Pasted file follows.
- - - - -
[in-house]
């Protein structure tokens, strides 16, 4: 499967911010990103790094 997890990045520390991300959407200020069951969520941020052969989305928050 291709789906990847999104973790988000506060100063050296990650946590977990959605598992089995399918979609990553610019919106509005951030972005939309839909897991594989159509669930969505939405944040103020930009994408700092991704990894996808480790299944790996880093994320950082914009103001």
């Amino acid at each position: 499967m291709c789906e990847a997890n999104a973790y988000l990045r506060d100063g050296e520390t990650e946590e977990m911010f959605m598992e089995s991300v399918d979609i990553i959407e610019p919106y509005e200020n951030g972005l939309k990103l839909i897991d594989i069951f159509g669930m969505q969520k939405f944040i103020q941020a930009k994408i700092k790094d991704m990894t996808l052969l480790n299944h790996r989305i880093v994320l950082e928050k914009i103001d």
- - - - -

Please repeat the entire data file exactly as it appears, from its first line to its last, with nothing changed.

[in-house]
């Protein structure tokens, strides 16, 4: 499967911010990103790094 997890990045520390991300959407200020069951969520941020052969989305928050 291709789906990847999104973790988000506060100063050296990650946590977990959605598992089995399918979609990553610019919106509005951030972005939309839909897991594989159509669930969505939405944040103020930009994408700092991704990894996808480790299944790996880093994320950082914009103001």
């Amino acid at each position: 499967m291709c789906e990847a997890n999104a973790y988000l990045r506060d100063g050296e520390t990650e946590e977990m911010f959605m598992e089995s991300v399918d979609i990553i959407e610019p919106y509005e200020n951030g972005l939309k990103l839909i897991d594989i069951f159509g669930m969505q969520k939405f944040i103020q941020a930009k994408i700092k790094d991704m990894t996808l052969l480790n299944h790996r989305i880093v994320l950082e928050k914009i103001d």